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Opportunity Now: Europe’s Mission to Innovate

EU_mission_to_innovate_smAccording to Robert Madelin, Senior Adviser for Innovation to the President of the European Commission, Europe has always been a world-leading inventor. Europe retain the core skills and deep science culture that have made this possible. In this century too, Europe can contribute a great share of the world’s new tools: in genomics and biotech, in data and materials, in energy and nutrition, in propulsion and cognition, in health and well-being, both physical and mental.

Will Europe continue its innovation mission? This is not a theoretical or empirical question but one of intent and principle. Do we choose politically to be innovators?
If Europe dropped its mission to innovate, the blame would lie not with the world but with ourselves. But if we choose to hold to the innovator’s path, we can succeed: and in doing so, we shall innovate our way to social inclusion and sustainability as well as to productivity, growth and jobs.
The purpose of this publication is to clarify what is at stake and make the case for a renewed commitment to innovative Europe.

This volume offers four key messages to European decision-makers eager to innovate but unclear on what is at stake or on the choices that confront them.

It’s complicated… (Chapter 1)

Innovation works best if we all understand what is really going on. Innovation ecosystems have a complex life of their own. Too often, even if policy-makers really know better, we imagine innovation in a linear way, as a pipe-line with inputs and outputs.
The mythical pipeline exists, since science remains at the heart of much that is new. But where we focus only on the pipeline, we miss the real needs of Europe’s more diverse and demand-driven innovation system. We must instead work from a more accurate map of the system. This implies more open collaboration, both globally and between citizens, governments and inventors at home.

Everyone must own the Revolution (Chapter 2)

The world is on the crest of a wave of revolutionary disruption. Europe can choose to own, not merely experience, this Revolution. Europe could also easily miss the wave, if we quite humanly ignore it, or exaggerate its challenge and freeze in impotence. Europe can catch the wave by drawing on our strengths as a mature community of values and an open society. But success requires the collective courage to open and sustain a different public conversation.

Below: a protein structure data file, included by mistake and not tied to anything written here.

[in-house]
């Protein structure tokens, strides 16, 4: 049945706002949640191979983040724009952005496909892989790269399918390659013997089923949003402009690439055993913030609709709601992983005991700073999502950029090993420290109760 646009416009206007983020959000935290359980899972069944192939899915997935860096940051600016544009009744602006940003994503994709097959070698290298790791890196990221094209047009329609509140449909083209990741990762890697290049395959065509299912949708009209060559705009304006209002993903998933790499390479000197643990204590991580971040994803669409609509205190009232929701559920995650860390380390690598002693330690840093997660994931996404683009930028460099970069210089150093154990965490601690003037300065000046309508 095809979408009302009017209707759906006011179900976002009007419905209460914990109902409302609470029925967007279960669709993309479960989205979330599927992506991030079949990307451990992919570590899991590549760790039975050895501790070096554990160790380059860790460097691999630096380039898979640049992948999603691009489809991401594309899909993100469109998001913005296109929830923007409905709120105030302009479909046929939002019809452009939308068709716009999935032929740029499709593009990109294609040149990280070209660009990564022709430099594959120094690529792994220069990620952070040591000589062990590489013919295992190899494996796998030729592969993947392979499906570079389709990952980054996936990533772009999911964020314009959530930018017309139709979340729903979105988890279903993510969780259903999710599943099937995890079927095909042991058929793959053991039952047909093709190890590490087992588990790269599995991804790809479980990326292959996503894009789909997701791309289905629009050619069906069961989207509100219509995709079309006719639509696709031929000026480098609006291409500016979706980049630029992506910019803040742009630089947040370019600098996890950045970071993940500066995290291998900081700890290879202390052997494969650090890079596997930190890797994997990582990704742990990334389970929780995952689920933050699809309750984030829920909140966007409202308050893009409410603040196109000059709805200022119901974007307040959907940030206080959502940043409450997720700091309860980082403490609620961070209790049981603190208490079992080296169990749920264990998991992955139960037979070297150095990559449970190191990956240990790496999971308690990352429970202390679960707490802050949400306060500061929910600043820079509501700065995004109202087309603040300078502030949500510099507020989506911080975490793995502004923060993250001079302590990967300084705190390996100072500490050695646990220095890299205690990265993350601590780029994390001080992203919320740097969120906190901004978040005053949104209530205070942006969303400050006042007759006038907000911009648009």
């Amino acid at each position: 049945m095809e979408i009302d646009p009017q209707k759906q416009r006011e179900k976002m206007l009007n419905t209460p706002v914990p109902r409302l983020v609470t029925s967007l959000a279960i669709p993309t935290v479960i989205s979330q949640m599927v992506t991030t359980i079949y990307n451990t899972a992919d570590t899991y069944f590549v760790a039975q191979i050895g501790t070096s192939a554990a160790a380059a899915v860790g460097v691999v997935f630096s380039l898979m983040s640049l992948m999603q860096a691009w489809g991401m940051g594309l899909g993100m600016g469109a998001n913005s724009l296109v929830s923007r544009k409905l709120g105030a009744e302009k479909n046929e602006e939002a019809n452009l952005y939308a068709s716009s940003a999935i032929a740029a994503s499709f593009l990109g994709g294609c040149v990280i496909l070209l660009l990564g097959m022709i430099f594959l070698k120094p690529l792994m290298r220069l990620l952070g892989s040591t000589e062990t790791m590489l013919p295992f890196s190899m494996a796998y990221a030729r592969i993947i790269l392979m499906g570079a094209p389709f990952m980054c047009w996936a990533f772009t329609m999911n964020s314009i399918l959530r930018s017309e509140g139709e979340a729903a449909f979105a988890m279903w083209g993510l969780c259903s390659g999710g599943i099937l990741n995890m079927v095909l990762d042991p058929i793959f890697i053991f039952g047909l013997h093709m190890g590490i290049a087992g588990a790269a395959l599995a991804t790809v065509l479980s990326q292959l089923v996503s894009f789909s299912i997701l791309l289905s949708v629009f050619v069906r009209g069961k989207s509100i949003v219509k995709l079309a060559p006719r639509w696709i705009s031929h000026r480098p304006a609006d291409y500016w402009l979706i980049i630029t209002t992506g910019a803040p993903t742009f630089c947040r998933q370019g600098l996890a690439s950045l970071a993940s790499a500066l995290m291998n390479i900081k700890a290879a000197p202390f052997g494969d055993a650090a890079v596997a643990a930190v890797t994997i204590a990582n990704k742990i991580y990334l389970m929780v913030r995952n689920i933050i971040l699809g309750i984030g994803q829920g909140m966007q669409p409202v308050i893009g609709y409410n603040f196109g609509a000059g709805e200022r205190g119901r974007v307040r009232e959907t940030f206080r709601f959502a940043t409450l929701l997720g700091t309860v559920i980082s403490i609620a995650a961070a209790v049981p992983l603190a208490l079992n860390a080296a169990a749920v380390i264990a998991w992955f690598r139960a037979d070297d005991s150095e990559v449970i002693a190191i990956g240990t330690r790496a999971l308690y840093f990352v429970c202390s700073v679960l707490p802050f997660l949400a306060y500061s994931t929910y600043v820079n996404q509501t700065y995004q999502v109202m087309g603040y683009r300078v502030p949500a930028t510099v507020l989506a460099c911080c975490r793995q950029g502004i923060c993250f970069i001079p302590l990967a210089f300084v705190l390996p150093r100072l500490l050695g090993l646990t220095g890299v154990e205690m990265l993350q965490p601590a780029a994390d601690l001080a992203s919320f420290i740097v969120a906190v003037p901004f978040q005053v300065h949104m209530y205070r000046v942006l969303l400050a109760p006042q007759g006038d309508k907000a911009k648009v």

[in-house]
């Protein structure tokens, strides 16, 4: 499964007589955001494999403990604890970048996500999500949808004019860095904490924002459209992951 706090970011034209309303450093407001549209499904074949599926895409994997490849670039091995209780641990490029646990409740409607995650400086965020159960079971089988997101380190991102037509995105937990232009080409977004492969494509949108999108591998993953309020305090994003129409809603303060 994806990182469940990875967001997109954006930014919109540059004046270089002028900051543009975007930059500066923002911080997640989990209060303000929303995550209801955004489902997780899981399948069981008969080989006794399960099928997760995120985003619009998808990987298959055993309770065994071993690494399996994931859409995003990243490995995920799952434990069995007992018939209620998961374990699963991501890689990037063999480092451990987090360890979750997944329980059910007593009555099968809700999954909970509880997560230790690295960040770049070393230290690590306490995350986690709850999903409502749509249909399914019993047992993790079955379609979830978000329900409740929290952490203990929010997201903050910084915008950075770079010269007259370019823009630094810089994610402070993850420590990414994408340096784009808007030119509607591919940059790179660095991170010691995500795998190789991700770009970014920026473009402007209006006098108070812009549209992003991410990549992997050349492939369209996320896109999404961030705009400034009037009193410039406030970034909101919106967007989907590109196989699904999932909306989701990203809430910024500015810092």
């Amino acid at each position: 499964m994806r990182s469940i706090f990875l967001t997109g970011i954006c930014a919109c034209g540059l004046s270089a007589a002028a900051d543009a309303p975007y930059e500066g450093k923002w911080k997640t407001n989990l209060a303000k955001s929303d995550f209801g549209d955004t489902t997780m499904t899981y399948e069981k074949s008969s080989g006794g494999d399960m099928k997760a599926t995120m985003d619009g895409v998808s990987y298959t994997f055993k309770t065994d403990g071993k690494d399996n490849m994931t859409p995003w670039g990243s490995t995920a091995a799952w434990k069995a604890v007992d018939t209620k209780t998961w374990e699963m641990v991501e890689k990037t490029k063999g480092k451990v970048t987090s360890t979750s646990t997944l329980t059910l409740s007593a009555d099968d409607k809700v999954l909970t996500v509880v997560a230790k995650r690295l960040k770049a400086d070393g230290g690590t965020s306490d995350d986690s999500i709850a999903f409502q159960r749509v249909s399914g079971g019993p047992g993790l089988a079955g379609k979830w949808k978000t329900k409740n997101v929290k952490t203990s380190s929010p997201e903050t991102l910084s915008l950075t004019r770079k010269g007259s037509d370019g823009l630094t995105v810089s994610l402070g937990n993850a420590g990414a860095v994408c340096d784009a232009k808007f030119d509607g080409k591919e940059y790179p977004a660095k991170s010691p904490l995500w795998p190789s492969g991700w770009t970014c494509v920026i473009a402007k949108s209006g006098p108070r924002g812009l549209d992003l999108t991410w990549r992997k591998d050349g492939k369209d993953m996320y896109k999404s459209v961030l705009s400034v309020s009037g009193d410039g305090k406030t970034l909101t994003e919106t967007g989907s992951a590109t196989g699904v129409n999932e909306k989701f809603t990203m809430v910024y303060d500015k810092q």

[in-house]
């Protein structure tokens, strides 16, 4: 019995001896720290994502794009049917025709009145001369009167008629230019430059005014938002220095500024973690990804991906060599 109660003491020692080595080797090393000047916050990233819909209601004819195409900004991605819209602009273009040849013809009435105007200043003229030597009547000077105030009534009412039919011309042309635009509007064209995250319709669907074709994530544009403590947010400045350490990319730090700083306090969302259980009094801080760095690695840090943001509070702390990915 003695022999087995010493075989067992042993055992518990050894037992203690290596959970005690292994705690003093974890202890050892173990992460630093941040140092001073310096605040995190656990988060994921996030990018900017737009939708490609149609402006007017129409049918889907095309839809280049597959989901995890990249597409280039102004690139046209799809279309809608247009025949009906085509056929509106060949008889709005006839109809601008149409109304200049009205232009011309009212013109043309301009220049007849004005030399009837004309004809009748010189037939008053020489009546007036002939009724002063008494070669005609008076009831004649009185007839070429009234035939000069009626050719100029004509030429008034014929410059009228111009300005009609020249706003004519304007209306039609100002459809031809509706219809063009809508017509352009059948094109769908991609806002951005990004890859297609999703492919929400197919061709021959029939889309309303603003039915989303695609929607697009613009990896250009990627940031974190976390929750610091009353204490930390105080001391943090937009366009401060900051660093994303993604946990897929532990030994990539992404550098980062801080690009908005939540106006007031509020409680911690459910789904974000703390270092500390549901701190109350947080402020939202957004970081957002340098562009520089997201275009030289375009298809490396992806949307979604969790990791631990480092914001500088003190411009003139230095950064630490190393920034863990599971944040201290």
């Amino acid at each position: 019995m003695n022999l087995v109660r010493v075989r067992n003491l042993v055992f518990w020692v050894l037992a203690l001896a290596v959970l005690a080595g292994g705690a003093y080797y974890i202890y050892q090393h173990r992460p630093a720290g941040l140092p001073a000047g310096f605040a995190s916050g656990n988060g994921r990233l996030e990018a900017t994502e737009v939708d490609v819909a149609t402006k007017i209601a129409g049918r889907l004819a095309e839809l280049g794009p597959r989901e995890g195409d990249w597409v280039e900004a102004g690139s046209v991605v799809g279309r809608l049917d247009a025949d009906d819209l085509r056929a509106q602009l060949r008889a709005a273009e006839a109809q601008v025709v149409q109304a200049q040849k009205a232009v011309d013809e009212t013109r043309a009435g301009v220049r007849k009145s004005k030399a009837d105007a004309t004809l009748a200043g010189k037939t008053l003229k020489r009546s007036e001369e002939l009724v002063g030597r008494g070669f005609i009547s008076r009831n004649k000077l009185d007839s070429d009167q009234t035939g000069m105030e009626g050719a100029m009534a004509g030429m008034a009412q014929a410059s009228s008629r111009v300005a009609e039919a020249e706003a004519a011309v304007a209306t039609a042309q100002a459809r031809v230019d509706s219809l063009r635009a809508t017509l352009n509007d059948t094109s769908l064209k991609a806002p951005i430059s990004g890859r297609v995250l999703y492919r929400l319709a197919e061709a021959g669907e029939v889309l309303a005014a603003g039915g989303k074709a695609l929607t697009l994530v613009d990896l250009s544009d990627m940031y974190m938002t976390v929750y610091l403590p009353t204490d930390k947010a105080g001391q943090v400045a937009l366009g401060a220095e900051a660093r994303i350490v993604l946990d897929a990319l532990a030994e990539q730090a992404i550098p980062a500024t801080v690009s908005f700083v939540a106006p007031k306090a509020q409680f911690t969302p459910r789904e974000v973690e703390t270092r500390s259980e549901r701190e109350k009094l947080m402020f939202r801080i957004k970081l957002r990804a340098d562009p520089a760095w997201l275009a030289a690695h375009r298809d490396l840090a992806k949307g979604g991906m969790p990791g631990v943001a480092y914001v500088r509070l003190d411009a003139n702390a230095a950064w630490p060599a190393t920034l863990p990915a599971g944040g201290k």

Focus on People, Places and Processes (Chapters 3-7)

Europe needs better assets. We have to get back to basics. Innovation is not all about money and research. Both matter hugely, and Europe must continue to work hard on both fronts. But they are not enough. This means paying greater attention to three key foundation stones of innovation:
upskilling Europe’s people, using local strengths to underpin local innovation, and transforming public processes. We too often underplay these tasks as being beyond our competence or effective reach. But we need at least a complete, shared understanding of these key drivers of our innovative capacity. We need a common sense of mission to favour European innovation in our rules, and in our schools.
And the public sector must change faster. EU 1.0 cannot deliver Europe 2.0. The Commission can and must become a beacon for embedded innovation.

We can seize the opportunity now (Chapter 8)

It is time to make a fresh start. Feasible, fresh initiatives in the year ahead, joined up at local, national and EU level and pursued at scale, will bear fruit by the end of the decade. We need all innovation actors, the young as well as the historic incumbents and their older leaders, to co-create Europe’s innovation road-map and build Europe’s own future. This note offers examples of feasible action, but is a case for action, not yet an action plan.

Insight articles

This annexe contains 67 articles, each of which offers additional insight on some aspect of EU innovation.

  • Section 1 contains basic background.
  • Section 2 sets out the positions of key EU players, including some recently adopted institutional agreements.
  • Section 3 focuses on how we can better nurture people.
  • Section 4 explores the role of innovation in creating sustainability and social inclusion.
  • Sections 5 and 6 describe some successful current actions, which both invite support and raise policy challenges.
  • Sections 7 and 8 conclude with proposals to better accommodate the needs of innovators and to modernise public service.

You may find further information about this strategic note here

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